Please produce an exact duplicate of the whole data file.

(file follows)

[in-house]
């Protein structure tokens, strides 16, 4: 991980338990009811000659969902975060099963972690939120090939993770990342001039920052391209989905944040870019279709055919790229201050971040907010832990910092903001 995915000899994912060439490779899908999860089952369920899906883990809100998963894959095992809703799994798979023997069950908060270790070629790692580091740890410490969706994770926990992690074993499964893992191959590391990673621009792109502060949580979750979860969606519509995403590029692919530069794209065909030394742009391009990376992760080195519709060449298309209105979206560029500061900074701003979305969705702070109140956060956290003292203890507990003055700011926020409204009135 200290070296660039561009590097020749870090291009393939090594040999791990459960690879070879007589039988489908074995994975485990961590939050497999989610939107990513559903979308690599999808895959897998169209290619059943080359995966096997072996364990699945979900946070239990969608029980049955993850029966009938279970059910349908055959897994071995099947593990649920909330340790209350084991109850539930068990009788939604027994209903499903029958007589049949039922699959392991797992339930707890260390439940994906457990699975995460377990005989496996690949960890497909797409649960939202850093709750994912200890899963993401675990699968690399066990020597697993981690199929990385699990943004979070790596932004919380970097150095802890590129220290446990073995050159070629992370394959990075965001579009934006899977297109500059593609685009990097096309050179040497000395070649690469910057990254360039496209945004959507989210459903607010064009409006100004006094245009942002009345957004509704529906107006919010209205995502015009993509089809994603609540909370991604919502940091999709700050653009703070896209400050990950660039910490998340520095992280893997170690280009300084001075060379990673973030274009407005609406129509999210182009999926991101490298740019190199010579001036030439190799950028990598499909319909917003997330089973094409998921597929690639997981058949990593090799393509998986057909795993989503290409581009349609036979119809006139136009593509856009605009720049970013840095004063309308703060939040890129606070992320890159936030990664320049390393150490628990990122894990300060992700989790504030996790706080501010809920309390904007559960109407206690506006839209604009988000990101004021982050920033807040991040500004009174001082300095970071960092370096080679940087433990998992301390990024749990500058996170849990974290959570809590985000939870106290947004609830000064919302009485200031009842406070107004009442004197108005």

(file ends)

[in-house]
């Protein structure tokens, strides 16, 4: 991980338990009811000659969902975060099963972690939120090939993770990342001039920052391209989905944040870019279709055919790229201050971040907010832990910092903001 995915000899994912060439490779899908999860089952369920899906883990809100998963894959095992809703799994798979023997069950908060270790070629790692580091740890410490969706994770926990992690074993499964893992191959590391990673621009792109502060949580979750979860969606519509995403590029692919530069794209065909030394742009391009990376992760080195519709060449298309209105979206560029500061900074701003979305969705702070109140956060956290003292203890507990003055700011926020409204009135 200290070296660039561009590097020749870090291009393939090594040999791990459960690879070879007589039988489908074995994975485990961590939050497999989610939107990513559903979308690599999808895959897998169209290619059943080359995966096997072996364990699945979900946070239990969608029980049955993850029966009938279970059910349908055959897994071995099947593990649920909330340790209350084991109850539930068990009788939604027994209903499903029958007589049949039922699959392991797992339930707890260390439940994906457990699975995460377990005989496996690949960890497909797409649960939202850093709750994912200890899963993401675990699968690399066990020597697993981690199929990385699990943004979070790596932004919380970097150095802890590129220290446990073995050159070629992370394959990075965001579009934006899977297109500059593609685009990097096309050179040497000395070649690469910057990254360039496209945004959507989210459903607010064009409006100004006094245009942002009345957004509704529906107006919010209205995502015009993509089809994603609540909370991604919502940091999709700050653009703070896209400050990950660039910490998340520095992280893997170690280009300084001075060379990673973030274009407005609406129509999210182009999926991101490298740019190199010579001036030439190799950028990598499909319909917003997330089973094409998921597929690639997981058949990593090799393509998986057909795993989503290409581009349609036979119809006139136009593509856009605009720049970013840095004063309308703060939040890129606070992320890159936030990664320049390393150490628990990122894990300060992700989790504030996790706080501010809920309390904007559960109407206690506006839209604009988000990101004021982050920033807040991040500004009174001082300095970071960092370096080679940087433990998992301390990024749990500058996170849990974290959570809590985000939870106290947004609830000064919302009485200031009842406070107004009442004197108005």